My knee jerk reaction is to start swinging blindly, hoping to connect with something old, red-faced, white, and male. As I raise my opened claws, exposing the softest flesh of my pink outstretched palms, I realize that this plays directly into the hands of the predator. I am not a predator, but I have spent my whole life sensing the shadows that pass o’er, discerning their threat levels, dodging them, knowing how they hunt, and how they think.

I am Mouse, master of disguises; now you see me, now you don’t.

I remember who I am and retreat to the safety of the thicket, just as the shadow swoops down, knowing they got me where they want me, and now they’re gonna eat me. I do not accept that I am on the menu today, Mr. Eagle; nor will I any other day. I will claw my way from your throat beast. Know that I will bite back until the beat has abandoned my chest and my body is made of sunshine and moonlight.

When Source asked would you rather be a Top Predator or Smart Prey, you chose your lot Mr. Eagle. You failed to remember that sustainability is not found in rumbling through jungles roaring fear me and eating everything in sight. You will be left starving. Left to rot, your ribcage will become our homes until they turn to fertile soil that makes way for generations to gather, feasting on your fallen kind’s sweet meats. We be small, but we be mighty.

Susan Conway

It was the white-hot sun, glaring down at me, pressing its warmth against the fresh, purple bruises I’d hidden beneath my clothes. It was the silvery-blue moonlight and occasional yellowed headlights that lit my room at night while I laid awake and waiting. It was the way his voice slid like black ice down my spine, the scent of cigarettes and beer on his breath, making the blood moving through my veins turn cold, freezing me from the inside out. That was the fear. That was the hatred. That was what awaited me. Every day, and every night. Where was justice then?

What about the countless other young girls experiencing the same fate? What of the ones forced to carry the children of their abusers? The ones that now have a government choosing for them how they use their bodies? What of the ones with no money, no assistance, and no means to survive on their own — newborn infant in their weary arms with crimson blood dripping down their legs? Where was the help when they starved or froze to death on the streets? What can we do when we have no rights over our own bodies no matter where we go?

Sarah Doughty


My heart is a rainbow of colors

Loves with no restraint

“Tame that sinful heart” they say, because it loves both women and men

“Your body is a temple” they say.

But what they really mean, is that it’s a church, white washed and filled with stories of how women began pain

My innocence was never hues of pastel, it was a currency to be exchanged for a worthy husband, who’d tame what my father couldn’t … So I gave it away

The red of my blood as it stained my school pants, was tangible proof that I now was another sinful woman that had to learn her place

The green of the grass I laid My head upon, left imprints on my summer clothes and instead of wondering what fields I graced with my dreams, you demanded to know why I laid in public with such lack of propriety

When My body bloomed suddenly, my clothes all became sins, and the hate from school teachers spewed over my young physique … Making stains of dark spit and vile on my white uniform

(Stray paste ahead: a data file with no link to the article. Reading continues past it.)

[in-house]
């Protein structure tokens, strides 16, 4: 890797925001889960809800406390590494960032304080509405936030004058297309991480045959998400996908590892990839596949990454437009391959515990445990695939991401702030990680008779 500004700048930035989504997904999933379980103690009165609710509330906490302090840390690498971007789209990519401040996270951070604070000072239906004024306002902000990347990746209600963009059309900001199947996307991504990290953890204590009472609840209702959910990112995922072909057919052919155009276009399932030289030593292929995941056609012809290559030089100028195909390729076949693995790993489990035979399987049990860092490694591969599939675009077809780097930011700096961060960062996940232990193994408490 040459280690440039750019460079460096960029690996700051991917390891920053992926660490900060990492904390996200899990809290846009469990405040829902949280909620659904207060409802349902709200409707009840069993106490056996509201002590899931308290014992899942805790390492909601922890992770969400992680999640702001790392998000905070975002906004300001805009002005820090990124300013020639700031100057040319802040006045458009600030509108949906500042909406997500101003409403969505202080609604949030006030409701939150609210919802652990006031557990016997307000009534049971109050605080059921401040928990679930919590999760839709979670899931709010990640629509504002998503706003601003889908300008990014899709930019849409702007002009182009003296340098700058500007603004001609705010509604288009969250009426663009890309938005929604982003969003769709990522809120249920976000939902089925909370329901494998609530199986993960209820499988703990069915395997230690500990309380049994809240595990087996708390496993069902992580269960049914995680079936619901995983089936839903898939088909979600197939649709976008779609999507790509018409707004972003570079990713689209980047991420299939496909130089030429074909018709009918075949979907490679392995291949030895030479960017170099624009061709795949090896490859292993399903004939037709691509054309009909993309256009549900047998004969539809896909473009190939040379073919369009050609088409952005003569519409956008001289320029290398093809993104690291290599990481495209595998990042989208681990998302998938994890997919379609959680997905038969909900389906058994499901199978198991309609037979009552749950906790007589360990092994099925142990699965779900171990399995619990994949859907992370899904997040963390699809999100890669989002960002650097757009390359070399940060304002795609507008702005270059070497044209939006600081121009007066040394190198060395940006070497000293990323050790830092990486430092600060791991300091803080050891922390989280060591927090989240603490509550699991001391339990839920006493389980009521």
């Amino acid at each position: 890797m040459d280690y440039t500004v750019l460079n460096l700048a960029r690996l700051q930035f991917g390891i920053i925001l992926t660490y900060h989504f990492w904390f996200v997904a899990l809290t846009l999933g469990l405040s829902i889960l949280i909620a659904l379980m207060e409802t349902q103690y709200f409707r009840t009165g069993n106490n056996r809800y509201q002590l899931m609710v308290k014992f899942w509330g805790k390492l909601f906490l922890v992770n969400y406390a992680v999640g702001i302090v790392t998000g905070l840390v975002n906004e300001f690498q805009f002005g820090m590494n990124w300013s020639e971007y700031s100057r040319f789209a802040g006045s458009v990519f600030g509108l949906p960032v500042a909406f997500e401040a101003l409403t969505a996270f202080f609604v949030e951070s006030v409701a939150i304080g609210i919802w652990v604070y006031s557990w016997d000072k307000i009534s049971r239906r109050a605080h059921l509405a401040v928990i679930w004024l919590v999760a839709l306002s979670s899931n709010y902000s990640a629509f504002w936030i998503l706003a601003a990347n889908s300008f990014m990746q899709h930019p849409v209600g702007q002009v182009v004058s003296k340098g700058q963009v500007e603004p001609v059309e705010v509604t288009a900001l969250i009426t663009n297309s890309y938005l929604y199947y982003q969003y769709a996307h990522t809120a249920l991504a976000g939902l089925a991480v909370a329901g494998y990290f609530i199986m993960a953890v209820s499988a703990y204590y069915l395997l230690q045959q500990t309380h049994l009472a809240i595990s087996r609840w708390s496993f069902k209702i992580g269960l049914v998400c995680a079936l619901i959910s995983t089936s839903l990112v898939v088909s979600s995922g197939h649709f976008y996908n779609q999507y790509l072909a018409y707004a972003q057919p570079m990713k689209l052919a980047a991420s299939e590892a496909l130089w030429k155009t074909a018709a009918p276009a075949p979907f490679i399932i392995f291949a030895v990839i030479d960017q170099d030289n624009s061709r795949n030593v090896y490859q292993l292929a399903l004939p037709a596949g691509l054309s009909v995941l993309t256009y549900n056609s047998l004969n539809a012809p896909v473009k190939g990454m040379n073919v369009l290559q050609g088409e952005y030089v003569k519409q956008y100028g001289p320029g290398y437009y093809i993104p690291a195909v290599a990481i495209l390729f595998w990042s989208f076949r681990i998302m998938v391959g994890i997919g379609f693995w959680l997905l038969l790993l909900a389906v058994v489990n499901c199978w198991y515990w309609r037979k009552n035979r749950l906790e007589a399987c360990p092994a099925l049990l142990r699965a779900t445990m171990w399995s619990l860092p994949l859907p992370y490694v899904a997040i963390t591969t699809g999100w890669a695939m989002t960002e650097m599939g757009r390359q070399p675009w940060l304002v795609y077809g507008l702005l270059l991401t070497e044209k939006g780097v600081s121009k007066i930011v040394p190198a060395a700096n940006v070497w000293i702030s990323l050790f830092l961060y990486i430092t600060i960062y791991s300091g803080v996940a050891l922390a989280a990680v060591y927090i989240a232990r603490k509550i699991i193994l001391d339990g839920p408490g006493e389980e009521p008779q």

The shadows now darken so many neon souls, who simply want control of the vessel they inhabit, who refuse to bow to archaic laws

The inky black of evil, threatens to infect the world we are building for our future daughters and sons…

They spew their hate and condemn what they will never understand

But the sun will shine again

We will fight for it

Tooth and nail

You’ve taken enough

Your power will run its course

We refuse to go on living in the shadows of your consent

Let your flag fly

Let freedom ring

Jesica Nordase


Raised in a green, faraway land where
women lack power over our bodies,
All while stepping on fertile soils,
Left to be watered by the hand of an oppressor.
No voiced cries, no souls to heal anymore;
Just vacant shells left behind to pick up the pieces of what was once called a woman.
No resistance to stop the invasion either —
Just compliance to carry appointed commands.
A woman should always know her place in the world, His world. A Man’s world.
Makes it easier to endure.
Problem solved, right? So I thought.

As a teen, I witnessed so many injustices:
Sex, unprotected by foolish teenagers.
Rape, hushed just so a community never faced shame brought in without consent.
Victims blamed, the easiest outcome to digest.
The solution, girls forced to marry their rapist, only to restore honor to the family…
Problem solved, right? So I was told.

Eight dollars and fifty cents, the American dollar equivalent of a problem solved.
A pill handed to girls by desperate mothers in the family bathroom.
No doctor. No care. No precautions.
“Just go to sleep. It will go away overnight.”
That overnight hell comes and goes, leaving scars, with no elixir to kill the pain of a physical and emotional trauma
Of waking up in a puddle of her own crimson blood.
But that’s okay. It’s never talked about again. It’s over.
Problem solved, right? So I heard.

But now I’m here.
A red, white, and blue flag held high above my head, giving me a sense of protection.
Of ‘I am home.’
A humongous sign, “The land of the free,” brought tears to my eyes while walking through Customs.
“Welcome to the United States of America, Miss,”
he told me as he handed me the passport that carried so much pain I wanted to forget.
I was free. I am free.
My body is safe now.
I am my own woman.
Problem solved, right? So I hoped.

But where the hell am I?
Am I in a country where rights are protected,